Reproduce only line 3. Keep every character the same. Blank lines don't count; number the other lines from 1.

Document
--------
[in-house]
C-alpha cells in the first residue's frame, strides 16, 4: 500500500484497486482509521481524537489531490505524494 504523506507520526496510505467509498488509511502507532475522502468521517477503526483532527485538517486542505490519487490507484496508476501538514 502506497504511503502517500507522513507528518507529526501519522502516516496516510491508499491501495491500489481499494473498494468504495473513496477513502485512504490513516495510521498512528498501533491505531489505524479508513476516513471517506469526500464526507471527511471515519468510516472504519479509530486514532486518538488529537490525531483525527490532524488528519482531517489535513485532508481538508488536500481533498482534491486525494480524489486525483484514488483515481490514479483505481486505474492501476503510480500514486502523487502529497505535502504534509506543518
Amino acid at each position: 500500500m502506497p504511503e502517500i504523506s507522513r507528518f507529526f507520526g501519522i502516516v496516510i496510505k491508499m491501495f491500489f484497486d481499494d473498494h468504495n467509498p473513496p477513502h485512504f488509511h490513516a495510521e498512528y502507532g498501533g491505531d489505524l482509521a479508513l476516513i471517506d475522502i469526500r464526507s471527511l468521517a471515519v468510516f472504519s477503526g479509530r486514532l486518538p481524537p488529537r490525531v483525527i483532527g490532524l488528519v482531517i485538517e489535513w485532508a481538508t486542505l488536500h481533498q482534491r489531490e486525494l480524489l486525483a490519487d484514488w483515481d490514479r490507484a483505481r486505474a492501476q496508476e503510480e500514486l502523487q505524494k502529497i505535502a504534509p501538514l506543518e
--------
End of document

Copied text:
Amino acid at each position: 500500500m502506497p504511503e502517500i504523506s507522513r507528518f507529526f507520526g501519522i502516516v496516510i496510505k491508499m491501495f491500489f484497486d481499494d473498494h468504495n467509498p473513496p477513502h485512504f488509511h490513516a495510521e498512528y502507532g498501533g491505531d489505524l482509521a479508513l476516513i471517506d475522502i469526500r464526507s471527511l468521517a471515519v468510516f472504519s477503526g479509530r486514532l486518538p481524537p488529537r490525531v483525527i483532527g490532524l488528519v482531517i485538517e489535513w485532508a481538508t486542505l488536500h481533498q482534491r489531490e486525494l480524489l486525483a490519487d484514488w483515481d490514479r490507484a483505481r486505474a492501476q496508476e503510480e500514486l502523487q505524494k502529497i505535502a504534509p501538514l506543518e